Those of us who write about technology and financial markets spent a good chunk of last year chronicling the ups and downs of FAANG (Facebook, Apple, Amazon, Netflix, Google) stocks, the awful acronyms for a handful of successful US tech companies.

So far in 2019, the shares of tech superstars and US market indexes in general are higher with relatively modest valuations — based on what investors are willing to pay for each dollar of profit. With far less notice, however, a category of typically fast-growing cloud software firms have stretched their valuations so far that they’re vulnerable to a meltdown.

If you’re looking for a bubble, this might be it.

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Image Credit: Ramachandra Babu/©Gulf News

I looked at a selection of 17 top cloud companies such as Inc., Atlassian Corp. and Workday Inc., and each one is trading above its average valuation over two years. Stock buyers are paying 9.8 times each dollar of the companies’ expected revenue in the next 12 months, based on the median of my cloud cohort. The median over two years is 7.3.

Analysts also expect the companies’ sales growth to slow, which means investors are generally paying more for less oomph from these companies. The only thing missing is a terrible acronym.

How about VAZSAW, for Veeva Systems Inc., Atlassian, Zendesk Inc., Salesforce, Adobe Inc. and Workday Inc? Or PUTIN — Palo Alto Networks Inc., Ultimate Software Group Inc., Twilio Inc., Intuit Inc. and New Relic Inc.?

Investors’ willingness to pay top dollar for high-flying software firms shows that stock buyers are desperate to get into tech growth areas and don’t care much about the cost of entry.

That may be bad news for the health of the stock market or those individual cloud companies if they can’t grow fast enough to match expectations. On the other hand, investors’ eagerness is good for Slack Technologies Inc., Palantir Technologies Inc. and other business software startups that want to go public soon.

A good example is Atlassian, which makes software such as Jira and Confluence used by developers and IT departments. It’s typically one of the most expensive stocks — and for good reason. Atlassian’s revenue in its fiscal year ended in June 2018 rose 41 per cent, and on average analysts expect a 36 per cent jump in the current fiscal year.

That fast growth goes a long way to explaining why a tech company your friends and neighbours has never heard of is worth more than Kroger Co. despite having less than 1 per cent of the supermarket chain’s sales. And Atlassian’s stock is getting pricier as growth eases off.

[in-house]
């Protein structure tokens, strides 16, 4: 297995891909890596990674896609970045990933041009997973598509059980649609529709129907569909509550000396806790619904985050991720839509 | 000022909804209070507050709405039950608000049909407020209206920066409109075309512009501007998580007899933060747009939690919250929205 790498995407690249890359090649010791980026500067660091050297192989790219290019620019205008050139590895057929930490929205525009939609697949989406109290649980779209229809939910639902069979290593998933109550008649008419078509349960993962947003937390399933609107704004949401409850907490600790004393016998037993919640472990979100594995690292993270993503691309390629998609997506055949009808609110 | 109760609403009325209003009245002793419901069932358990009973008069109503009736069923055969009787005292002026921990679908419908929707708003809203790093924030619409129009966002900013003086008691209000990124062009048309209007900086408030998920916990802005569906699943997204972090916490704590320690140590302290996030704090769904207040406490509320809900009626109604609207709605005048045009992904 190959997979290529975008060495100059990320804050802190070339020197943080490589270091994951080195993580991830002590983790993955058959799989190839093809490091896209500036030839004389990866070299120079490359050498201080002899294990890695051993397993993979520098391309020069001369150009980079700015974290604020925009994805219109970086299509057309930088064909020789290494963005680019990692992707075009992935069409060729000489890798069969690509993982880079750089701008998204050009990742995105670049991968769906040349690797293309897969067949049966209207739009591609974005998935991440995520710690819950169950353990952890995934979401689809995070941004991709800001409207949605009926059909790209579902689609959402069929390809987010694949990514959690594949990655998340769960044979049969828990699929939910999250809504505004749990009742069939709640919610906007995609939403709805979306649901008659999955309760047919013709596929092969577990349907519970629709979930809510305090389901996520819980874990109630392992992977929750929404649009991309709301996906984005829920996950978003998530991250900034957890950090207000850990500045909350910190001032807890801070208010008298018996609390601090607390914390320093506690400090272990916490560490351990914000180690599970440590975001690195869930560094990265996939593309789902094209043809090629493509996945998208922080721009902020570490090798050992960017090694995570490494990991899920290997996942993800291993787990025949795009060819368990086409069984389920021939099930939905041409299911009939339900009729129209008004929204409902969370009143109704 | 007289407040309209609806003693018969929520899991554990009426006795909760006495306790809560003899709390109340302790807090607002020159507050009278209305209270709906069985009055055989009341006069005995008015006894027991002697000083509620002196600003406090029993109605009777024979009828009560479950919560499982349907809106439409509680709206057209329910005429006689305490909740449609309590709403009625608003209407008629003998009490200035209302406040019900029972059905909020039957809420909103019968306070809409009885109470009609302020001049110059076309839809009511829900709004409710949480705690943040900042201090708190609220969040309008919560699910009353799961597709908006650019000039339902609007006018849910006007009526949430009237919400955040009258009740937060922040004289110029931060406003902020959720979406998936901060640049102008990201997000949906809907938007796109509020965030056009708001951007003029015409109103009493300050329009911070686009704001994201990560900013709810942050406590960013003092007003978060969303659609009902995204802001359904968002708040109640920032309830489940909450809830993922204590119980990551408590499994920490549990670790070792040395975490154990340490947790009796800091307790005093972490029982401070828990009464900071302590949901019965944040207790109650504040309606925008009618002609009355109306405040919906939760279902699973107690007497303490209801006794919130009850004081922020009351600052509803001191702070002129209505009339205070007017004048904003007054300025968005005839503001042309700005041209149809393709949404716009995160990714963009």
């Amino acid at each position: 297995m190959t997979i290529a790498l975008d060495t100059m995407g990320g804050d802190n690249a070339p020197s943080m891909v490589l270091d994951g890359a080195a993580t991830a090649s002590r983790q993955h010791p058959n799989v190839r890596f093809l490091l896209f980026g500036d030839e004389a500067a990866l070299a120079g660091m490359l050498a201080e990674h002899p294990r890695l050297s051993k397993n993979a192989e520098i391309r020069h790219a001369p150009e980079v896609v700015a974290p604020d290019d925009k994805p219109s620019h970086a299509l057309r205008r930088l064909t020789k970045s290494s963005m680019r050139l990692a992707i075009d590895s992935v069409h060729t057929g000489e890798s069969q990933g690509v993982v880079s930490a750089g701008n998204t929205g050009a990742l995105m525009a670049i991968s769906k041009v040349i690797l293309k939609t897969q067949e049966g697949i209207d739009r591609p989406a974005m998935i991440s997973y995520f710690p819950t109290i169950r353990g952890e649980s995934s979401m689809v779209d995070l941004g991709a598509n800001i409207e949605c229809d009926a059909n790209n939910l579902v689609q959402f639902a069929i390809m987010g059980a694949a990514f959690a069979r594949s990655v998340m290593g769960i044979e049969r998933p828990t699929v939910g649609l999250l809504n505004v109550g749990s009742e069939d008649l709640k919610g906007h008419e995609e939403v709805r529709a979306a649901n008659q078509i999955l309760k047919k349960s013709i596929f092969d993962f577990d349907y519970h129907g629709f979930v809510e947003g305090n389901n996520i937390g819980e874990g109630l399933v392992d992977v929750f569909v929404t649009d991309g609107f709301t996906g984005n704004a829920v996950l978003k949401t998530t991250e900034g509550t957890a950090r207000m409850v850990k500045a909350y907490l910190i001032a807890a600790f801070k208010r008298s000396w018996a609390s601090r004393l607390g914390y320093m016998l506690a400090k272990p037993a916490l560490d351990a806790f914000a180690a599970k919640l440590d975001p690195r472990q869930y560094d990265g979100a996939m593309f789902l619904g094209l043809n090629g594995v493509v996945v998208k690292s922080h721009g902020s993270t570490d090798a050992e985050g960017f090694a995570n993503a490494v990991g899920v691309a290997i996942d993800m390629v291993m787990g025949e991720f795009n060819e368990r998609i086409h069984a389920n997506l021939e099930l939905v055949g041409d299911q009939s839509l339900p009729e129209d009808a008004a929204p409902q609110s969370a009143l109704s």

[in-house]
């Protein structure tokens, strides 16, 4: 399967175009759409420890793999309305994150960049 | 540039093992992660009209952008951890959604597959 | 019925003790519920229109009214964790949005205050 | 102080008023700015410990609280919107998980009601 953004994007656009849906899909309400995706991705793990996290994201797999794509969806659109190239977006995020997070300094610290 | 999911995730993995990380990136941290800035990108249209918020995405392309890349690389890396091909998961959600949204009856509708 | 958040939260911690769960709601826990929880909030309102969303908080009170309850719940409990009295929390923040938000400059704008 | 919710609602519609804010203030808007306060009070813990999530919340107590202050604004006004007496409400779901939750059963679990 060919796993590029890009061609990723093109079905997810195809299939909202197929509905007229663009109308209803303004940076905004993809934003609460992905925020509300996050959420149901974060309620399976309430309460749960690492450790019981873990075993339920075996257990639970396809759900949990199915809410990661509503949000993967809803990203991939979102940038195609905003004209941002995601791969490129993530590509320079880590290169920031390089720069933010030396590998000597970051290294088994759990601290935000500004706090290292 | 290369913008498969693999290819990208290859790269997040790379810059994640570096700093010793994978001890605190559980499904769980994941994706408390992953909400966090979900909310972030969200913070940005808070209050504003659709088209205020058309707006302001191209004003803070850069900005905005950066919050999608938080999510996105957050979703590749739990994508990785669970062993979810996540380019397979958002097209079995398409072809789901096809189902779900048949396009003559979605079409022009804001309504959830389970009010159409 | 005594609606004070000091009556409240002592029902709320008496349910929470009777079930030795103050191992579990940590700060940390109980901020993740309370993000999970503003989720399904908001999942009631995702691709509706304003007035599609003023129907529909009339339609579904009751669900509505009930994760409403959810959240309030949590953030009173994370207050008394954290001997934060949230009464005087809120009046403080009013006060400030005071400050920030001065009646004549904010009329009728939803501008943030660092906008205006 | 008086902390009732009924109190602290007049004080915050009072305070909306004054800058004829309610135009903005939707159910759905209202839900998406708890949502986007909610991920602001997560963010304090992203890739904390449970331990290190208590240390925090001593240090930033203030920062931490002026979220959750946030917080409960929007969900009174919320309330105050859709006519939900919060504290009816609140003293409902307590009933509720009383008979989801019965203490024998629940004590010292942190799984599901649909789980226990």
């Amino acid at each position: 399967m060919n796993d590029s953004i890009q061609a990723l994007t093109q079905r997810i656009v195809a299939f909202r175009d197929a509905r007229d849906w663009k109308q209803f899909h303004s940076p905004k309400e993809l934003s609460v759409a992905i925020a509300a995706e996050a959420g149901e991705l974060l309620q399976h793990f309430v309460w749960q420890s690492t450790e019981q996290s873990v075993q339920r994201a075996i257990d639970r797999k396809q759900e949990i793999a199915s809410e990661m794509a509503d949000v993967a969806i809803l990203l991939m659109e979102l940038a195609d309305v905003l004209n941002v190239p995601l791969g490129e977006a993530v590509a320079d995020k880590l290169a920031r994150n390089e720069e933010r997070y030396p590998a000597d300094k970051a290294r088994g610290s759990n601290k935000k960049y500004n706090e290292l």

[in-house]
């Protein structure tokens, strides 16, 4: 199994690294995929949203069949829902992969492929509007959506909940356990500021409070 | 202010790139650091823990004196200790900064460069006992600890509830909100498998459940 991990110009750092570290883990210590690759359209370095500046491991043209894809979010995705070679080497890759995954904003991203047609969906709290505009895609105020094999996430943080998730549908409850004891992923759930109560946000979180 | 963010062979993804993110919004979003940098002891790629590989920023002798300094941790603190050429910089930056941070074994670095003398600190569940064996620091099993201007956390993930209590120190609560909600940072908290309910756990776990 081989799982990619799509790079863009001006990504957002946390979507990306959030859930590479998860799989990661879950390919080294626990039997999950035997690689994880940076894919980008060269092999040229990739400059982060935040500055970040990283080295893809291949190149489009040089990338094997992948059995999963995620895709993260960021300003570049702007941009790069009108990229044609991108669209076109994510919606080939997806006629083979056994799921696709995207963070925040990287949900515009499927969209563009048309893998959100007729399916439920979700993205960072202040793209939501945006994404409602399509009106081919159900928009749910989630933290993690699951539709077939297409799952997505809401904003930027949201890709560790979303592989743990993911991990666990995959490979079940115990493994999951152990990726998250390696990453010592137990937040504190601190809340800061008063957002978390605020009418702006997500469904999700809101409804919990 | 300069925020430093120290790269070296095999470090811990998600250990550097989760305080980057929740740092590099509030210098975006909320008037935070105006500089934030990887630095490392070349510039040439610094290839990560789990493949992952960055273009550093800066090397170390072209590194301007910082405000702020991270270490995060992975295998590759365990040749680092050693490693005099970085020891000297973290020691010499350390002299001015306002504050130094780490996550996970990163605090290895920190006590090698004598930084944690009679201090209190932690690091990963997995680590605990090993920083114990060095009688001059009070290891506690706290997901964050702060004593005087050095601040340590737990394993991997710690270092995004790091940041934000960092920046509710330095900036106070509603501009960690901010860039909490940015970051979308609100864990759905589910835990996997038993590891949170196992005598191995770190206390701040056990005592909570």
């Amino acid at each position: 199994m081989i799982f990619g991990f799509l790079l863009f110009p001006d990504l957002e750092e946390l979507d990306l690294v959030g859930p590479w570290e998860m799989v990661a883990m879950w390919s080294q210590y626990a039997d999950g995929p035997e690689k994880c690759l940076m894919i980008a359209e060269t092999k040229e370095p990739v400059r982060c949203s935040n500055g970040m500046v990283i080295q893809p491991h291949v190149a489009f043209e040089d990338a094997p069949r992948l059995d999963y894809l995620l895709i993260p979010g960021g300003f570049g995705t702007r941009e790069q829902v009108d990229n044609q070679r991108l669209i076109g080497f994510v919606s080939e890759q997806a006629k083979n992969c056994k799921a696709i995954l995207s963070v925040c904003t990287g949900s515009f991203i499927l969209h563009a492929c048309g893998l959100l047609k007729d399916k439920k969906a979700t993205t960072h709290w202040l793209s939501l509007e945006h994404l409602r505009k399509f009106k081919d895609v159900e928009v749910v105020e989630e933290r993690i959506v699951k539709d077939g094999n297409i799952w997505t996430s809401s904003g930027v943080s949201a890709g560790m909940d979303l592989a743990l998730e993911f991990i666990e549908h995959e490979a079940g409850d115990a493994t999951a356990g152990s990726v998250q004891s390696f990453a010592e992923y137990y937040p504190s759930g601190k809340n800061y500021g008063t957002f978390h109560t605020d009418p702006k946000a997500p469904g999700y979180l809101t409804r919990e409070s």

The company’s market value after accounting for its cash and debt is about 17 times Atlassian’s expected revenue in the next 12 months. That’s the highest price since the company went public in 2015, and about three times more expensive than Google parent Alphabet Inc.

Those kinds of stratospheric cloud share prices increase the chance of a stock crash if the companies falter. We got a glimpse of that when Box Inc.’s forecast for quarterly revenue fell short of Wall Street estimates, and the shares cratered. More broadly, analysts have cautioned that above-average company valuations and a potential slowdown in global software spending later this year may lead valuation multiples to shrink.

This isn’t new territory. The high-growth, richly valued cloud software firms tend to swing in value more drastically than older, slower-growth companies. It happened in early 2014, in early 2016 and again last fall.

And most of the time they come back stronger than ever. Or a stock swoon will compel some companies to sell themselves.

The share price of human resources software company Workday, for example, fell 40 per cent in the early 2014 downturn for highflying young companies, again lost 40 per cent of its value in the 2016 hiccup and more than 20 per cent in about six weeks last fall. Its share price hit a record high on February 27, and it is seven times the price at which Workday went public in 2012. (Facebook is four times its 2012 IPO share price.)

The increasing cost of cloud software firms will not and should not prompt the hand-wringing that accompanied the FAANGs dominating the stock market. Cloud software firms are relative specks compared with the tech superstars. That doesn’t mean, however, that there won’t be pain if and when they fall from the stratosphere.

— Bloomberg